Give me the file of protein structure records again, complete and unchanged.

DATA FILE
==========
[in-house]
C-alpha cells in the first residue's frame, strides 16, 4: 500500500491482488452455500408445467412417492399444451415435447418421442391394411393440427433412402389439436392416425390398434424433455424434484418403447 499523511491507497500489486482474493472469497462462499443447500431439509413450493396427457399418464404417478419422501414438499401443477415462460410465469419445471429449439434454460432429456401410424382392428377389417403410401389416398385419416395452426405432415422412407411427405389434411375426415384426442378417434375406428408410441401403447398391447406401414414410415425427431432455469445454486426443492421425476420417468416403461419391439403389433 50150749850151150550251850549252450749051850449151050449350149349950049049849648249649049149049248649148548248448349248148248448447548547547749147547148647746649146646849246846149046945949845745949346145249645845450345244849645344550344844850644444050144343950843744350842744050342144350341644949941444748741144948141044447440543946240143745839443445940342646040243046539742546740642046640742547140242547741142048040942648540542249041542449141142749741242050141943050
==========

[in-house]
C-alpha cells in the first residue's frame, strides 16, 4: 500500500491482488452455500408445467412417492399444451415435447418421442391394411393440427433412402389439436392416425390398434424433455424434484418403447 499523511491507497500489486482474493472469497462462499443447500431439509413450493396427457399418464404417478419422501414438499401443477415462460410465469419445471429449439434454460432429456401410424382392428377389417403410401389416398385419416395452426405432415422412407411427405389434411375426415384426442378417434375406428408410441401403447398391447406401414414410415425427431432455469445454486426443492421425476420417468416403461419391439403389433 50150749850151150550251850549252450749051850449151050449350149349950049049849648249649049149049248649148548248448349248148248448447548547547749147547148647746649146646849246846149046945949845745949346145249645845450345244849645344550344844850644444050144343950843744350842744050342144350341644949941444748741144948141044447440543946240143745839443445940342646040243046539742546740642046640742547140242547741142048040942648540542249041542449141142749741242050141943050